the proper punctuation on some of the letters. Tack, Evald Richard Eskilson Barnegat, New Jersey Editor’s comments: Hi Evald, Please visit http://biolson.atspace.cc/ swemail/ for the translation of the Swedish articles. Dear Joan, I would like to thank you very much for the encouragement and opportunity you gave to myself and brother Gary towards contributing an article about our Swedish roots and Swedish cuisine to Hemma Hos – Treats. Your patience, understanding and guidance during development was much appreciated. Being proud of our Swedish roots, it was a most satisfying and fun experience. Thanks again, to yourself and Swedish Press for this opportunity to contribute. Swedish Press just keeps getting better and better; and, I will always look forward to receiving each new issue, which allows me an informative and enjoyable window into Swedish society. Congratulations and thank you, Don Johnson Ottawa, Ontario Enjoy reading Swedish Press? Email us your pictures along with your name and comments to info@swedish press.com and we’ll be happy to publish them.


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from the Editor’s Desk

In the Footsteps of Bacchus and Dionysos We need your support!

Swedish Press strives to create a high quality magazine for you, but the costs are considerable and ever-increasing. Please consider making a generous donation to help keep your publication, and Swedish heritage, alive. You’ll find a form on page 29. Tack!

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S

urely one of life’s greatest pleasures is the process of choosing a bottle from the wine rack, studying the label, pulling the cork, listening to the glug-glugglug as the golden or ruby-red liquid is poured into a glass, catching a hint of its subtle fragrance, exploring the complex flavours on one’s tongue, taking a proper mouthful, and feeling one’s body becoming completely relaxed. A glass of wine feels like a well-deserved reward after the day’s many duties and chores. I have sometimes wondered why Swedish emigrants in the 19th century left the harsh circumstances at home only to settle down in even harsher conditions in the American Mid-West, at least as far as the climate went. Why didn’t they seek an easier life growing oranges in Florida or pineapples in California or grapes just about anywhere on the Niagara Peninsula or the Pacific coast? Well, the obvious answer is that they knew what they knew and were more focused on working the soil in a familiar environment than on having an easy life in the subtropics. (Besides, who is to say that growing oranges, pineapples and grapes is easy?) In this issue of Swedish Press we focus on some intrepid Swedes who have ventured into the wine-making business – not only in North America, but also in Sweden. Our coverage includes interviews with the owners and operators of Blaxsta Vingård south of Stockholm (page 23), Vingården i Klagshamn near Malmö (page 14), and Bergström Wines in Oregon (page 10). By way of background we include articles about the history and challenges of vine-growing and wine-making in Sweden (page 11). Our piece about the Winery Hotel in the Stockholm suburb of Solna concludes the wine theme (page 22). We also talk to Anna Throne-Holst, President of Swedish-American Chamber of Commerce in New York (SACC-NY) (page 16). In the Business News section we highlight the turbulence in the Scandinavian airline industry and describe the increasing use of forest products in house construction and fuel production (page 9). We also reflect on the latest status of import tariffs decreed by the White House and their effect on the Swedish steel industry. The sixth instalment in the ecology series Road to 2045 is titled Robin Hood Enters the Transport Sector (page 26). We feature the venerable Svenskt Tenn whose products and textiles are still relevant today (page 20). Lastly we drop in on Joe Daly, former goalie for the 1970’s Winnipeg Jets ice hockey team with its many expat Swedish players (page 30). Elsewhere in this edition we continue our coverage of events and institutions in Sweden, as well as in Swedish communities in North America. Valued readers, we will meet again in the September issue of Swedish Press. Feel free to send us your letters with news, thoughts and pictures from your spring and summer adventures for possible future publication in our Letters to the Editor section. And let us raise a glass of wine in celebration of den blomstertid nu kommer!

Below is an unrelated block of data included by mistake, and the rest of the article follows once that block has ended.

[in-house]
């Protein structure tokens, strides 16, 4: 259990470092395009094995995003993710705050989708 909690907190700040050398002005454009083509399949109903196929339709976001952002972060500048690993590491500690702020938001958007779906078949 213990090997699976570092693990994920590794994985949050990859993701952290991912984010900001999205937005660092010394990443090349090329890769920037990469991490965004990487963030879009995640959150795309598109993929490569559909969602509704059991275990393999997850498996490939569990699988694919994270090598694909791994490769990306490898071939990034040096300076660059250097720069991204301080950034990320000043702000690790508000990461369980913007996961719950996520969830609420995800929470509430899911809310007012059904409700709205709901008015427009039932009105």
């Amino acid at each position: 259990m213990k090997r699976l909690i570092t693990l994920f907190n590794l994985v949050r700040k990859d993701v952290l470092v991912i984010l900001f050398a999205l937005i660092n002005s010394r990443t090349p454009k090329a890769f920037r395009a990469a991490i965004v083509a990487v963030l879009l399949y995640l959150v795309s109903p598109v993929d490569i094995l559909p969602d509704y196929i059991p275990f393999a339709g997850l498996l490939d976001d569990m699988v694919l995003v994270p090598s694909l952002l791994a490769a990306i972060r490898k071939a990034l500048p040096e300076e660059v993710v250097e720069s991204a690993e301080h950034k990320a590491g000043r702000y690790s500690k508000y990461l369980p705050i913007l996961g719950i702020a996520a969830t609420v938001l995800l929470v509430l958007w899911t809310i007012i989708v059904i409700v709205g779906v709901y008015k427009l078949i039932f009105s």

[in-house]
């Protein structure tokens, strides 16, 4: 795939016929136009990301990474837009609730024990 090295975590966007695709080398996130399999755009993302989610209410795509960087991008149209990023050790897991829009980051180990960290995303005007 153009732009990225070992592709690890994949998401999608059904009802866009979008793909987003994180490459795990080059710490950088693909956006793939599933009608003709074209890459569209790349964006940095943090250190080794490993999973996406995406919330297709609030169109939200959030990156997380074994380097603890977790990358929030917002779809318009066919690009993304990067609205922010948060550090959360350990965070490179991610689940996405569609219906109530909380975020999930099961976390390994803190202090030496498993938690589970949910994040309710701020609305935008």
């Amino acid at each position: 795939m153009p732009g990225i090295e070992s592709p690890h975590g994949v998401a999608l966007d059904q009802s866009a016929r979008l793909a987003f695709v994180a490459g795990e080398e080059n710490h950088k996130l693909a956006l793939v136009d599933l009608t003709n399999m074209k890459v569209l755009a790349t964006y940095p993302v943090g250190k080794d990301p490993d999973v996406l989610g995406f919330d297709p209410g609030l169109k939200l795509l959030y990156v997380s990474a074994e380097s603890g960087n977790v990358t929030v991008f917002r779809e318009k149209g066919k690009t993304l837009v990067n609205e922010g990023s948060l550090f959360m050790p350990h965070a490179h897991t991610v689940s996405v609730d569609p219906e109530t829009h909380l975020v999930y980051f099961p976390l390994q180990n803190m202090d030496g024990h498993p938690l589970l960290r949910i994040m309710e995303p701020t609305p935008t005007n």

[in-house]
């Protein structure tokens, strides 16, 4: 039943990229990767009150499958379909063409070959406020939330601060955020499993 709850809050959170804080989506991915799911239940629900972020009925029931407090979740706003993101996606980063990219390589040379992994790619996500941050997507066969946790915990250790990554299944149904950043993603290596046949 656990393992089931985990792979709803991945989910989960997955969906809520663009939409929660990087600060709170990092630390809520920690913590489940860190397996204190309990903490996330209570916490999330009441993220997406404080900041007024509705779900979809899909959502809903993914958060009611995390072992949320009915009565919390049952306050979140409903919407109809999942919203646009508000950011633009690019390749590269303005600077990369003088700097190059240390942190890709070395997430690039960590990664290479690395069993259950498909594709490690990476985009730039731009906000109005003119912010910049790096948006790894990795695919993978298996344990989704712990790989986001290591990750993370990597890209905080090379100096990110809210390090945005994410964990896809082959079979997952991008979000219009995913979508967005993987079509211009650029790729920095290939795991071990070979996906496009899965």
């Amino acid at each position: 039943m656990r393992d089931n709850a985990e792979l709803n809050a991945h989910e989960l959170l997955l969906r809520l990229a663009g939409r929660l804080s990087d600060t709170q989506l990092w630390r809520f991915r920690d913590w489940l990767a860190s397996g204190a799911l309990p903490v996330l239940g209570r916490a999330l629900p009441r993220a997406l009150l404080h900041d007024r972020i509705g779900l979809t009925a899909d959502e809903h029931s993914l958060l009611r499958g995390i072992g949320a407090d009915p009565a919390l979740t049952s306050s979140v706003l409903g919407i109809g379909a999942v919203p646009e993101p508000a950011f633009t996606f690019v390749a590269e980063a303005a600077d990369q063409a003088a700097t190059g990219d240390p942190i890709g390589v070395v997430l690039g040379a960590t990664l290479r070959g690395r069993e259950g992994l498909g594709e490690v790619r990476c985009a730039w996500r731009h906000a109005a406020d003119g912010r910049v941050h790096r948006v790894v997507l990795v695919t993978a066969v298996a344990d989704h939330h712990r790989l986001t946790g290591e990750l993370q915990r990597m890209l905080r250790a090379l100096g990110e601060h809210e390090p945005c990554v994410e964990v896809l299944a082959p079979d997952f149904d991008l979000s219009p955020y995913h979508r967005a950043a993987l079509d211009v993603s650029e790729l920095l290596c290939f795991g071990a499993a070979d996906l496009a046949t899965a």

Peter Berlin Editor Peter@Swedishpress.com July 2018

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Swedish Headlines

] Some Like It Hot

The Swedish Academy… Again!

Italy to the Rescue

By Peter Berlin

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e reported earlier on the sex scandal that has rocked the Swedish Academy and led to several of its members resigning in protest. The scandal has also resulted in the postponement of this year’s Nobel Prize in literature until 2019, so as to allow the dust to settle. The alleged perpetrator of the sexual assaults against 18 women is JeanClaude Arnault, the husband of one of the 18 members of the Academy. The international news media are now buzzing with the news that, in addition to the assaults, he is accused of having raped a woman twice in 2011, the first time using violence against her and the second time while she was asleep. Arnault denies the allegation, but the evidence is overwhelming and a court hearing is scheduled for this autumn. If convicted, Arnault could face up to six years in prison.